You are here

I live for these moments...

momjeans's picture

When I can hand DH his arse.

We’re shopping last night, and while browsing the young girl's clothing department for our almost 4 year old, DH nonchalantly informs me he received skid’s Christmas list. Yes, in DH’s family, you text/email/write down what you want for Christmas and deliver that list. It’s ridiculous.

Me: Oh yeah? What does skid (newly 11) want for Christmas?

DH: Gift cards mainly. She wants a gift card from X, a gift card from Y, and a gift card from Z. Oh, and she said she likes mystery books.

Me: But aren’t you vehemently against gifting gift cards, especially at Christmas? I mean, you’ve always said you’d rather know what someone wants from said store than gift them a gift card. (Laughing at this point...) you don’t even give ME gift cards for Ulta or Sephora so I can shop for my OWN make-up. Ah, okay then.

DH: Well... she...

Me: (distant blank stare through him)

DH: ....

Me: Books and clothes it is then!

Hypocrite.

Golden child will be here soon, I don’t know exactly when, because I don’t ask, but I assume somewhere around the 10th of December. She’ll be spending a lot of time at the inlaws, and with FIL I assume, because by that time he’ll most likely be fulfilling his house arrest.

Christmas is going to be quite entertaining this year. Dirol

Comments

Teas83's picture

My husband is the same way with SD9. She tells him what she wants and he delivers. I'll ask our bio kids to get a general idea of what they'd like, but I also branch out from that and get them things they need or things I think they would like.

My mom always gets SD books for Christmas. This year SD told me that she has enough books and she wants something else from my mom, and my husband chimed in to back her up. I'm not sure why I have to tell a 38-year-old man that we should be teaching the children to be grateful for whatever they get for Christmas. He even grew up with not much money so you think he'd want to teach his kids how lucky they are. SD is lucky that my family treats as well as they treat my bio kids. I hear stories of step kids who aren't as fortunate.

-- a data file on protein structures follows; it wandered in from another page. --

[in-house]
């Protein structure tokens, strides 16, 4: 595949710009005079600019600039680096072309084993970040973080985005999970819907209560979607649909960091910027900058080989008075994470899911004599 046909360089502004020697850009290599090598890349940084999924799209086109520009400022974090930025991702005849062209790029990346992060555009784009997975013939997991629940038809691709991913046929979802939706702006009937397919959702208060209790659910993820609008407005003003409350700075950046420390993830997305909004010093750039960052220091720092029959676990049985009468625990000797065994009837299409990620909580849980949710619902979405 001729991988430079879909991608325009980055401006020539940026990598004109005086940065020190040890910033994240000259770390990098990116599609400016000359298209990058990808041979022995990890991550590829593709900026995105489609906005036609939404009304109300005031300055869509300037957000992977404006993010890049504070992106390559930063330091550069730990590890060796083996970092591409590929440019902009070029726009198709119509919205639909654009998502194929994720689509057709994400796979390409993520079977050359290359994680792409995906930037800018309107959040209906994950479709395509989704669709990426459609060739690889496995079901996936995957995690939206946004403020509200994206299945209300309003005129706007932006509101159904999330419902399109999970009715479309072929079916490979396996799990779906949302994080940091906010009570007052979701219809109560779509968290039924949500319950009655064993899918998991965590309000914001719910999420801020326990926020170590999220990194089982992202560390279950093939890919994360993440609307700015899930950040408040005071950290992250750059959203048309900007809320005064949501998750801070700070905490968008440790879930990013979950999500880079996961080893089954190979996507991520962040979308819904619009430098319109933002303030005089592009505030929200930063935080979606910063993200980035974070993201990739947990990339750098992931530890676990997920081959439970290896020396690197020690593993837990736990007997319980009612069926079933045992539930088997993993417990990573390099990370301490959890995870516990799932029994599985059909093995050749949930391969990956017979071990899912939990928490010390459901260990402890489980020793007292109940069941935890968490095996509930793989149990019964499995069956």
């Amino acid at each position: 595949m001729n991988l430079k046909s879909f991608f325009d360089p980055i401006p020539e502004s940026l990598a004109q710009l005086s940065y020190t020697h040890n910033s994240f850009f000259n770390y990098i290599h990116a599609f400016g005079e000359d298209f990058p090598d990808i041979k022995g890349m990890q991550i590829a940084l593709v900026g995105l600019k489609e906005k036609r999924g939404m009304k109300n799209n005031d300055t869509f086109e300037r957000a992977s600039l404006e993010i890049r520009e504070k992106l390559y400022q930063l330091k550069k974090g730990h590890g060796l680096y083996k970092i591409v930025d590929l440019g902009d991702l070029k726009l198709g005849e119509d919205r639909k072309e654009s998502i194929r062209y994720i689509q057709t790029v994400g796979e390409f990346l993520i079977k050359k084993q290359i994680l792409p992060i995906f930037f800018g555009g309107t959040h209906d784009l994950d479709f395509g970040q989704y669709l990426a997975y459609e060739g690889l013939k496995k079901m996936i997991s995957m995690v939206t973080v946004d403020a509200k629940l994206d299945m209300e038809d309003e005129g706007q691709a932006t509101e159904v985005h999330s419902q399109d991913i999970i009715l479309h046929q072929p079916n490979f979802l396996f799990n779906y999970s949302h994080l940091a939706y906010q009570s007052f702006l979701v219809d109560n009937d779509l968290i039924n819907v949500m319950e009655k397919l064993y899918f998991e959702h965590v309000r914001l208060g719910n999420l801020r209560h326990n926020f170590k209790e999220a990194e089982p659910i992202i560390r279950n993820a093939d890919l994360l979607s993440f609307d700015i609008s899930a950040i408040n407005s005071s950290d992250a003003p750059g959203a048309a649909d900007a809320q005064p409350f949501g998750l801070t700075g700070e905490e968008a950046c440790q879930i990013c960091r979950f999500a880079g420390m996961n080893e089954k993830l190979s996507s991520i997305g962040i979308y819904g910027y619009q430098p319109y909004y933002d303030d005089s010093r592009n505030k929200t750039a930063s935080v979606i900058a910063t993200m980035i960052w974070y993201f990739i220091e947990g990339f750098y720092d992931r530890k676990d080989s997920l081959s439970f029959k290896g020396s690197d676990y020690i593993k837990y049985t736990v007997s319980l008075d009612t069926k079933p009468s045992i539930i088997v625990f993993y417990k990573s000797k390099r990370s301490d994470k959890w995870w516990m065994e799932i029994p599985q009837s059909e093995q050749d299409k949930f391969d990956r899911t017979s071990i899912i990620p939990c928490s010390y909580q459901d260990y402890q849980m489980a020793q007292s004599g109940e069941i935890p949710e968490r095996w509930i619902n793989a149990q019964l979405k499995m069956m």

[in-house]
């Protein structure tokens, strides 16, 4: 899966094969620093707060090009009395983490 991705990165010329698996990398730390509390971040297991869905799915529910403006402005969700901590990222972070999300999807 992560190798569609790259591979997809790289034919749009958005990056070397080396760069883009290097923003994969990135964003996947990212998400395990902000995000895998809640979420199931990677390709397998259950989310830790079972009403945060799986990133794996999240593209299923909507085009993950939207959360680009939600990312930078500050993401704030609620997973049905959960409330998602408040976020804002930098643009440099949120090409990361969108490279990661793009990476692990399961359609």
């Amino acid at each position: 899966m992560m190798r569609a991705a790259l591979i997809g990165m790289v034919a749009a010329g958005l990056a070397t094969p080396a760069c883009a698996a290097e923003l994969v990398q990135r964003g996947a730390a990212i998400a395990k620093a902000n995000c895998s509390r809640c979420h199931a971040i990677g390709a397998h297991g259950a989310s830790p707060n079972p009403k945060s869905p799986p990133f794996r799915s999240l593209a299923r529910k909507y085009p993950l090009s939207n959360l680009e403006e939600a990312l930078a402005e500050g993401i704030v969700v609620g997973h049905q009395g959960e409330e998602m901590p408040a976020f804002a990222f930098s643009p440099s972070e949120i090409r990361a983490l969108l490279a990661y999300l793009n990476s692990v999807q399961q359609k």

Blue Moon's picture

Wow.

I know it's usually better to have an agreement with your DH about what to say to your SD, but if he's not on board, I think you can still speak for your mother to tell SD she's lucky to even get a gift, and she is expected to be thankful for anything she likes.

My SO has his DD17 50/50, so each year we only know pretty much last minute if he will have her. My mom only gets her something if she comes at the dinner party, and she gives her something small, like chocolates. Of course I don't have children, so there is no comparison with bio kids.

momjeans's picture

She’s very lucky!

DH should use this comment about wanting something else as a teachable moment about thankfulness.

notsobad's picture

We do lists, always have.
I know some people look at it as crass but it works for us.

I like getting a list of things to choose from and then knowing that the recipient got something they want and need.
I hate receiving gifts that are useless, I don't need another candle or scarf. Yes, I like them but I have enough already, so buy me a,b or c from my list instead.

momjeans's picture

That’s probably why MIL gifts me funky glitter scarfs and cheesy “Bless This House” plaques. I don’t give her a list. Wink

Evil3's picture